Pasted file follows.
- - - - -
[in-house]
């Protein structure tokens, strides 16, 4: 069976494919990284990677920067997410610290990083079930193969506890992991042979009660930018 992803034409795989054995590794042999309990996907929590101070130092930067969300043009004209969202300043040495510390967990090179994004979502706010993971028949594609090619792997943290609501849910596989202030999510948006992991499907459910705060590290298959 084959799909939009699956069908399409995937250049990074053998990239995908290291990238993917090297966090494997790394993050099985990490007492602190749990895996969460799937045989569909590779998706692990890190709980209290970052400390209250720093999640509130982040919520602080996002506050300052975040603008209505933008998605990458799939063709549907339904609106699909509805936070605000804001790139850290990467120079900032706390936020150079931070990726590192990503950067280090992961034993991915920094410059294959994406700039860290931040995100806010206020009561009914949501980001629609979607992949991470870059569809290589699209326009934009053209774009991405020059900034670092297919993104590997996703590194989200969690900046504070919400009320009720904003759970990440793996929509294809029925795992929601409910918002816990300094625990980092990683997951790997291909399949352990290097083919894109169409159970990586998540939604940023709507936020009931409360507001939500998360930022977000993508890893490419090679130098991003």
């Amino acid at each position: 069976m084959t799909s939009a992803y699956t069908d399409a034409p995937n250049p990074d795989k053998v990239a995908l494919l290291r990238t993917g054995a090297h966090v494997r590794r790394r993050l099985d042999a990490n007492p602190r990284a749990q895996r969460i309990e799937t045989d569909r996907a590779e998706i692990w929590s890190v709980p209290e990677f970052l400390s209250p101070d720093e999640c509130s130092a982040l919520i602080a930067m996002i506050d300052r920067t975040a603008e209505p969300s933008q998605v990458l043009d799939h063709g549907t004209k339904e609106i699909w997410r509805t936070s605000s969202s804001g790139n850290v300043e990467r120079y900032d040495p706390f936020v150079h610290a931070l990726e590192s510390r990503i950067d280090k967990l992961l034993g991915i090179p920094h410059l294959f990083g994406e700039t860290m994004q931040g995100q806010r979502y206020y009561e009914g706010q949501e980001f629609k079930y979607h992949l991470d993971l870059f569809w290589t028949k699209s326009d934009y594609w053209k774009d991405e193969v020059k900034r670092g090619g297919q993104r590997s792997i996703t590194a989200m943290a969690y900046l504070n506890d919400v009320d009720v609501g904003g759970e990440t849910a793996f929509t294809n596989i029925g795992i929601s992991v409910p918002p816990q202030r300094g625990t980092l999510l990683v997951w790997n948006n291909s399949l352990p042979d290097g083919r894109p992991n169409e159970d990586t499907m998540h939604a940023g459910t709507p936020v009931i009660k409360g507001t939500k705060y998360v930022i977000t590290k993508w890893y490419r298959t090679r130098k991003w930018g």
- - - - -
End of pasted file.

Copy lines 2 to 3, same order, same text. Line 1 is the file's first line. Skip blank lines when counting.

């Protein structure tokens, strides 16, 4: 069976494919990284990677920067997410610290990083079930193969506890992991042979009660930018 992803034409795989054995590794042999309990996907929590101070130092930067969300043009004209969202300043040495510390967990090179994004979502706010993971028949594609090619792997943290609501849910596989202030999510948006992991499907459910705060590290298959 084959799909939009699956069908399409995937250049990074053998990239995908290291990238993917090297966090494997790394993050099985990490007492602190749990895996969460799937045989569909590779998706692990890190709980209290970052400390209250720093999640509130982040919520602080996002506050300052975040603008209505933008998605990458799939063709549907339904609106699909509805936070605000804001790139850290990467120079900032706390936020150079931070990726590192990503950067280090992961034993991915920094410059294959994406700039860290931040995100806010206020009561009914949501980001629609979607992949991470870059569809290589699209326009934009053209774009991405020059900034670092297919993104590997996703590194989200969690900046504070919400009320009720904003759970990440793996929509294809029925795992929601409910918002816990300094625990980092990683997951790997291909399949352990290097083919894109169409159970990586998540939604940023709507936020009931409360507001939500998360930022977000993508890893490419090679130098991003």
């Amino acid at each position: 069976m084959t799909s939009a992803y699956t069908d399409a034409p995937n250049p990074d795989k053998v990239a995908l494919l290291r990238t993917g054995a090297h966090v494997r590794r790394r993050l099985d042999a990490n007492p602190r990284a749990q895996r969460i309990e799937t045989d569909r996907a590779e998706i692990w929590s890190v709980p209290e990677f970052l400390s209250p101070d720093e999640c509130s130092a982040l919520i602080a930067m996002i506050d300052r920067t975040a603008e209505p969300s933008q998605v990458l043009d799939h063709g549907t004209k339904e609106i699909w997410r509805t936070s605000s969202s804001g790139n850290v300043e990467r120079y900032d040495p706390f936020v150079h610290a931070l990726e590192s510390r990503i950067d280090k967990l992961l034993g991915i090179p920094h410059l294959f990083g994406e700039t860290m994004q931040g995100q806010r979502y206020y009561e009914g706010q949501e980001f629609k079930y979607h992949l991470d993971l870059f569809w290589t028949k699209s326009d934009y594609w053209k774009d991405e193969v020059k900034r670092g090619g297919q993104r590997s792997i996703t590194a989200m943290a969690y900046l504070n506890d919400v009320d009720v609501g904003g759970e990440t849910a793996f929509t294809n596989i029925g795992i929601s992991v409910p918002p816990q202030r300094g625990t980092l999510l990683v997951w790997n948006n291909s399949l352990p042979d290097g083919r894109p992991n169409e159970d990586t499907m998540h939604a940023g459910t709507p936020v009931i009660k409360g507001t939500k705060y998360v930022i977000t590290k993508w890893y490419r298959t090679r130098k991003w930018g």